Two major sections of Everett’s industrial waterfront, totaling some 140 acres, are being primed for redevelopment, potentially transforming a landscape dominated by an old power plant and massive oil storage tanks into biotech labs, housing, hotels, and restaurants.
Brokerage giant JLL has begun circulating a brochure advertising 95-plus acres that ExxonMobil owns in the city, collectively known as the Everett Terminal. This vast swath of land, largely a tank farm today, encompasses four parcels that together reach from the Sweetser Circle rotary at routes 16 and 99 all the way to the Mystic River.
Meanwhile, the city of Everett received approval from the state Department of Housing & Community Development on Aug. 27 to use eminent domain to acquire a 40-acre chunk of the nearly 70-acre Exelon power plant property, across Broadway (Route 99) from the Encore Boston Harbor casino. The Exelon property isn’t technically on the market, and city officials haven’t actually decided to move forward with acquiring the site. But obtaining eminent domain rights could help spur Exelon to sell the property, and it sends a signal to developers that the land could become available.
For Mayor Carlo DeMaria, movement on these two properties represents a major shift in the fortunes of his city. He said he doesn’t want dirty industrial uses to return to either site, although he is open to biomedical manufacturing at part of the ExxonMobil property.
“We don’t want to be people’s dumping grounds,” said DeMaria, who is running for reelection this fall. “Now, it seems as though we have a good opportunity to be able to exercise some control over what that land is going to look like in the future. ... We want to bring 21st century jobs to a community that is deserving of them.”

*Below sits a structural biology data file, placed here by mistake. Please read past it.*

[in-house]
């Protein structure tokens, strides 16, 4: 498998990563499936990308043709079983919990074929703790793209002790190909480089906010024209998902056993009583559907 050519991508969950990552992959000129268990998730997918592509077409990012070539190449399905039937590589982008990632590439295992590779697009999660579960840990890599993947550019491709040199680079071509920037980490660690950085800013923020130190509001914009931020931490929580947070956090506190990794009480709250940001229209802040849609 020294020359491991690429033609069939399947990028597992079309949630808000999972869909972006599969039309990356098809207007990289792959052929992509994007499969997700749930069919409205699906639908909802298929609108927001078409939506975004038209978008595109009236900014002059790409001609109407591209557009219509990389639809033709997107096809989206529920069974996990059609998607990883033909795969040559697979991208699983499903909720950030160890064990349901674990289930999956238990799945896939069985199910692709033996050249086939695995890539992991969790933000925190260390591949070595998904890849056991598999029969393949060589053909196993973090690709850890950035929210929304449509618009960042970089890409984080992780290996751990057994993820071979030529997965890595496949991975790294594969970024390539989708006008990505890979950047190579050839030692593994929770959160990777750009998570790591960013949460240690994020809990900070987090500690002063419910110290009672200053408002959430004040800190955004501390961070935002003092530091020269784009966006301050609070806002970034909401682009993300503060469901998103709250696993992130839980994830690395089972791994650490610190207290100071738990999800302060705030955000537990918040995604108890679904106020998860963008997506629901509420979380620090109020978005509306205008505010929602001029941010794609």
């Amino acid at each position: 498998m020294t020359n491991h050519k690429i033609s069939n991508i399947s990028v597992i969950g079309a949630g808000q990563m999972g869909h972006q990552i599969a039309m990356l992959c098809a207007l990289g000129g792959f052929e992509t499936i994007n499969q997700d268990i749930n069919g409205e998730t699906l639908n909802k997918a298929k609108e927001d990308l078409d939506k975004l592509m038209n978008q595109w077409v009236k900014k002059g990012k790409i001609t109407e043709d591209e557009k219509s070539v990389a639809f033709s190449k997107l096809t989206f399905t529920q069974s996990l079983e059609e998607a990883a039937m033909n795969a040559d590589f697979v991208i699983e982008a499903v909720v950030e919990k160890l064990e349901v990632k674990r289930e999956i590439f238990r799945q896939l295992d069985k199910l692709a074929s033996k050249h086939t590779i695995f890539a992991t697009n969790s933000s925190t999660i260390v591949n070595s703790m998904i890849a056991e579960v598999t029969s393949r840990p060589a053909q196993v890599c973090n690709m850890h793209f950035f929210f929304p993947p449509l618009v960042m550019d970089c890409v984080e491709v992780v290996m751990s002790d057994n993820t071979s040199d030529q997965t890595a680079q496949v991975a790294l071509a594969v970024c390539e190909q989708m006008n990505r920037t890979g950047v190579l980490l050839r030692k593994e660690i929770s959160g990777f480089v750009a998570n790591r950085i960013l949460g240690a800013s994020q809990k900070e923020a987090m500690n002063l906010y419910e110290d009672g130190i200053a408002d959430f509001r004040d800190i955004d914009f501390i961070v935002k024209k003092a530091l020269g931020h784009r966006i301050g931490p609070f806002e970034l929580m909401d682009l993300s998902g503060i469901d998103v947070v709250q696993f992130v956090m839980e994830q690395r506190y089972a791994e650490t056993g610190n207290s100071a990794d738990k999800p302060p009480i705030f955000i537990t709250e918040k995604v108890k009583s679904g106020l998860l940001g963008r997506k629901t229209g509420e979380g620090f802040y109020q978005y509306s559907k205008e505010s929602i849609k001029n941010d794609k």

DeMaria said he is going to reach out to the state’s congressional delegation to seek federal funding to help clean up the ExxonMobil site. Meanwhile, he is pushing state leaders to install one or two commuter rail stations in his city; the trains run through Everett, and pass by the Encore and ExxonMobil properties, but do not stop within the city limits.
He views the ExxonMobil properties as ideal for biopharma labs. The JLL brochure also mentions industrial and multi-family uses in addition to life sciences, saying the parcels “could be the next transformative project for the area.”
Spokeswoman Julie King said ExxonMobil, which employs 18 people at the terminal, will continue to operate the facility as the site is marketed. She didn’t specify why it is being put up for sale now, other than to say the petroleum giant regularly reviews its properties for their contributions to the company’s needs and their potential value to others.
As for Exelon, a spokesman for the power company indicated that his company as the property owner believes it should determine the future of the Mystic site, as opposed to the city doing so through eminent domain. In a brief statement, spokesman Mark Rodgers noted that two gas-fired Mystic turbines, dubbed Units 8 and 9, have been deemed critical for the reliability of New England’s electricity grid and are required to operate through May 2024. Those two units are not part of the 40 acres that could be subject to eminent domain, which contains turbines that have been retired from use. Rodgers also said Exelon is evaluating its options for future uses of the entire Mystic site after May 2024.
DeMaria sees the Exelon property as a “destination location” with hotels, restaurants, and venues that could complement the casino across the street. It also has long been rumored to be a possible site for a soccer stadium for the New England Revolution.
Casino owner Wynn Resorts already owns at least 12 acres on that side of Broadway, and is a potential buyer. Chris Gordon, president of Wynn’s development arm, said he is eager to see the Exelon side of the street redeveloped regardless of who ends up doing it.
“I don’t know what the best use is,” Gordon said. “We think something could be done there that’s better than an abandoned power plant.”